The Subpolar gyre feedback mechanism, R5 (reinforcing, regional, speculative): When the Subpolar gyre east of Southern Greenland in the Iceland Basin retreats it is replaced by the East North Atlantic Water (ENAW), bringing saline, warmer waters into the Arctic and speeding up the melting of ice in the east Arctic Ocean (Hátún et al. 2009; Falk-Petersen et al. 2007). This process flushes more freshwater south and seeks to further reduce the strength of the Subpolar gyre and potentially the THC (Aagaard and Carmarck 1989).
The biotic mechanism, B1, B2, B3, B4 (balancing, local/regional, contested):
Photosynthesis is enhanced when light is able to penetrate the upper water columns (see feedback mechanism R4) and when an increase nutrient upwelling from wind-driven vertical mixing occur (see feedback mechanism R3). These physical processes have increased the amount of double annual blooms in the Arctic Ocean and spread the amount of single annual blooms to previously flat patterns at the sea-ice boundary (Ardyna et al. 2014).
Each trophic level is interconnected via a series of balancing feedback mechanisms, where the abundance at each level depends on access to energy at lower trophic levels and the predation from higher trophic levels; however, the strength of the balancing feedback loops various according to the diversity of species on which they can predate and maintain a sufficient energy level (Bascompte et al. 2005). The amount of previously dominating zooplankton cold-loving species like Calanus hyberboreal and C. glacialis has been decreasing to the benefit of the smaller more warm-loving species C. finamarchicus (Falk-Petersen et al. 2007). The concentration of energy in the zooplankton constitute a vital role for the maintenance of upper trophic levels of fish species in the Arctic waters, which in turn again is the main source of energy for the sea birds and the mammals, like the aulk. The changes in the composition of the zooplankton species have impacts on the higher trophic levels through the balancing feedback mechanisms favouring some fish species like herring over others (Ibid.).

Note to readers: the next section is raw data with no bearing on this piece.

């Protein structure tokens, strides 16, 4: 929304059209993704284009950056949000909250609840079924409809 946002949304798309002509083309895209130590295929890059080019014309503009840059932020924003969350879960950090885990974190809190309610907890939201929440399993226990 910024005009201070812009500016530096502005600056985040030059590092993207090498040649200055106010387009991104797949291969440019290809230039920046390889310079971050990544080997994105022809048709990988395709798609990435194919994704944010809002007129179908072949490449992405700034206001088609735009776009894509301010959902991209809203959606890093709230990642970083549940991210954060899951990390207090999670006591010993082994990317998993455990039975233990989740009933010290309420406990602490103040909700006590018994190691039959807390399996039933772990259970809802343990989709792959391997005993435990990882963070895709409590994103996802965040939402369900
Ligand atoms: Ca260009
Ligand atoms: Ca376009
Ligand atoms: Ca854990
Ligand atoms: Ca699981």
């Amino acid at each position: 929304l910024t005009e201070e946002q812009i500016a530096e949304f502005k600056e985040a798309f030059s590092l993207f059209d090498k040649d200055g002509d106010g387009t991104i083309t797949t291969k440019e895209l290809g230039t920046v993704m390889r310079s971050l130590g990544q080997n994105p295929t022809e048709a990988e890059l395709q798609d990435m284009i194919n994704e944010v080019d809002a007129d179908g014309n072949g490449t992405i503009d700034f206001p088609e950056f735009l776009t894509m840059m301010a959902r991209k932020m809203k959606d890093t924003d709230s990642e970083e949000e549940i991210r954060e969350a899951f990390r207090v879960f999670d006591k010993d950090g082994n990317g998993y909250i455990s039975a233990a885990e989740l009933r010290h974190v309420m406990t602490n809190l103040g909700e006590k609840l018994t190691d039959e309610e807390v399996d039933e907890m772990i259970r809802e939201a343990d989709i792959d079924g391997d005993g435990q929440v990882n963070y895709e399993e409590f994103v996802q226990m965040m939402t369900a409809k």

A northward movement of warm-water-loving species into the Arctic Ocean has been observed as the abiotic conditions change and the lower trophic species’ northward movements causes a rearrangement of the Arctic food web affecting fisheries yields (Wassmann et al. 2011). A large decrease of ice-dependent species has been documented along side with an increase in subarctic species. In the Barent sea an increase in cod recruitments have been observed as well as an increase in jellyfish abundance (ibid.). These observations signal a potential shift from a predator-dominated food web to a planktivore dominated food web (Niiranen et al. 2014), however, whether this will happen depends on the success of smaller cell communities to thrive at the expense of the larger cell communities; where the first mentioned is incapable of sustaining the higher trophic levels (Wassermann et al. 2011). It is currently difficult to predict whether small or larger plankton will be favoured in future.
The acidification mechanism, B5 (reinforcing, regional, contested):